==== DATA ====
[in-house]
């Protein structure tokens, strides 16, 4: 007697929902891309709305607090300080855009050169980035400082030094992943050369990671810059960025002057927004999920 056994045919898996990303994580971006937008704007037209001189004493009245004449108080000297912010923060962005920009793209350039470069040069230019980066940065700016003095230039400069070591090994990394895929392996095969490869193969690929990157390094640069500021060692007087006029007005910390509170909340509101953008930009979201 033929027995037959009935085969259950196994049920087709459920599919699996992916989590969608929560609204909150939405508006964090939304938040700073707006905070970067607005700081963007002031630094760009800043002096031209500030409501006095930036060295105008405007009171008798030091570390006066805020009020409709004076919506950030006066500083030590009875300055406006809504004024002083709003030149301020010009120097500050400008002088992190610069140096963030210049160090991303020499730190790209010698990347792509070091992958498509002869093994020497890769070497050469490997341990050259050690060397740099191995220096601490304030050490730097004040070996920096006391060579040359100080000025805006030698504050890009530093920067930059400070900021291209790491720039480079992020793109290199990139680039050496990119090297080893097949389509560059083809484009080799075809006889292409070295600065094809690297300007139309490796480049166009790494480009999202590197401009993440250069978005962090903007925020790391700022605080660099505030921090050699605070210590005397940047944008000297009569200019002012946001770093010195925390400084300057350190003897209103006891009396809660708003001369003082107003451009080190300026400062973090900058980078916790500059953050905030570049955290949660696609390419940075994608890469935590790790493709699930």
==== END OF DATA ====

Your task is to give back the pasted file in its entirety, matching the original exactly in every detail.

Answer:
[in-house]
């Protein structure tokens, strides 16, 4: 007697929902891309709305607090300080855009050169980035400082030094992943050369990671810059960025002057927004999920 056994045919898996990303994580971006937008704007037209001189004493009245004449108080000297912010923060962005920009793209350039470069040069230019980066940065700016003095230039400069070591090994990394895929392996095969490869193969690929990157390094640069500021060692007087006029007005910390509170909340509101953008930009979201 033929027995037959009935085969259950196994049920087709459920599919699996992916989590969608929560609204909150939405508006964090939304938040700073707006905070970067607005700081963007002031630094760009800043002096031209500030409501006095930036060295105008405007009171008798030091570390006066805020009020409709004076919506950030006066500083030590009875300055406006809504004024002083709003030149301020010009120097500050400008002088992190610069140096963030210049160090991303020499730190790209010698990347792509070091992958498509002869093994020497890769070497050469490997341990050259050690060397740099191995220096601490304030050490730097004040070996920096006391060579040359100080000025805006030698504050890009530093920067930059400070900021291209790491720039480079992020793109290199990139680039050496990119090297080893097949389509560059083809484009080799075809006889292409070295600065094809690297300007139309490796480049166009790494480009999202590197401009993440250069978005962090903007925020790391700022605080660099505030921090050699605070210590005397940047944008000297009569200019002012946001770093010195925390400084300057350190003897209103006891009396809660708003001369003082107003451009080190300026400062973090900058980078916790500059953050905030570049955290949660696609390419940075994608890469935590790790493709699930």